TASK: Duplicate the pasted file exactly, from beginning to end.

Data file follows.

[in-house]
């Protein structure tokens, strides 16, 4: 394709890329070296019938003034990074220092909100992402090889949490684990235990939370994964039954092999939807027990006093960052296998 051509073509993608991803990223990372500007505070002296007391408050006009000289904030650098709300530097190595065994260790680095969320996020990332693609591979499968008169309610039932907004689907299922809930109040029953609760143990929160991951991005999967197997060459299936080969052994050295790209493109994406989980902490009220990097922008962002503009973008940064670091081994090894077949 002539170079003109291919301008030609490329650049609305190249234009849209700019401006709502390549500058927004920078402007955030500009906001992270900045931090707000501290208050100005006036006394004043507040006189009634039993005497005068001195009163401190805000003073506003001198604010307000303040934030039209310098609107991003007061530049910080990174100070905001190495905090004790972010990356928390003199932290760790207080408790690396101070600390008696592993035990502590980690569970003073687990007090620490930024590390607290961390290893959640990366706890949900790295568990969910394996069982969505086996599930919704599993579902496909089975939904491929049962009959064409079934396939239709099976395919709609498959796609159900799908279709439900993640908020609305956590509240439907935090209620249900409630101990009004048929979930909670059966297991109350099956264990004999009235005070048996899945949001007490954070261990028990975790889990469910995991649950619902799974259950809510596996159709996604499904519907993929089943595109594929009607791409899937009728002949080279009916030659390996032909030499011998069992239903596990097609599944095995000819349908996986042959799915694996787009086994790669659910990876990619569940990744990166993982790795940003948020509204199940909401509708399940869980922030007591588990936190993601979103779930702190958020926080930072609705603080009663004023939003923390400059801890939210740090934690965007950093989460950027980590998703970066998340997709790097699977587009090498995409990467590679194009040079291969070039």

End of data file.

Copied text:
[in-house]
């Protein structure tokens, strides 16, 4: 394709890329070296019938003034990074220092909100992402090889949490684990235990939370994964039954092999939807027990006093960052296998 051509073509993608991803990223990372500007505070002296007391408050006009000289904030650098709300530097190595065994260790680095969320996020990332693609591979499968008169309610039932907004689907299922809930109040029953609760143990929160991951991005999967197997060459299936080969052994050295790209493109994406989980902490009220990097922008962002503009973008940064670091081994090894077949 002539170079003109291919301008030609490329650049609305190249234009849209700019401006709502390549500058927004920078402007955030500009906001992270900045931090707000501290208050100005006036006394004043507040006189009634039993005497005068001195009163401190805000003073506003001198604010307000303040934030039209310098609107991003007061530049910080990174100070905001190495905090004790972010990356928390003199932290760790207080408790690396101070600390008696592993035990502590980690569970003073687990007090620490930024590390607290961390290893959640990366706890949900790295568990969910394996069982969505086996599930919704599993579902496909089975939904491929049962009959064409079934396939239709099976395919709609498959796609159900799908279709439900993640908020609305956590509240439907935090209620249900409630101990009004048929979930909670059966297991109350099956264990004999009235005070048996899945949001007490954070261990028990975790889990469910995991649950619902799974259950809510596996159709996604499904519907993929089943595109594929009607791409899937009728002949080279009916030659390996032909030499011998069992239903596990097609599944095995000819349908996986042959799915694996787009086994790669659910990876990619569940990744990166993982790795940003948020509204199940909401509708399940869980922030007591588990936190993601979103779930702190958020926080930072609705603080009663004023939003923390400059801890939210740090934690965007950093989460950027980590998703970066998340997709790097699977587009090498995409990467590679194009040079291969070039």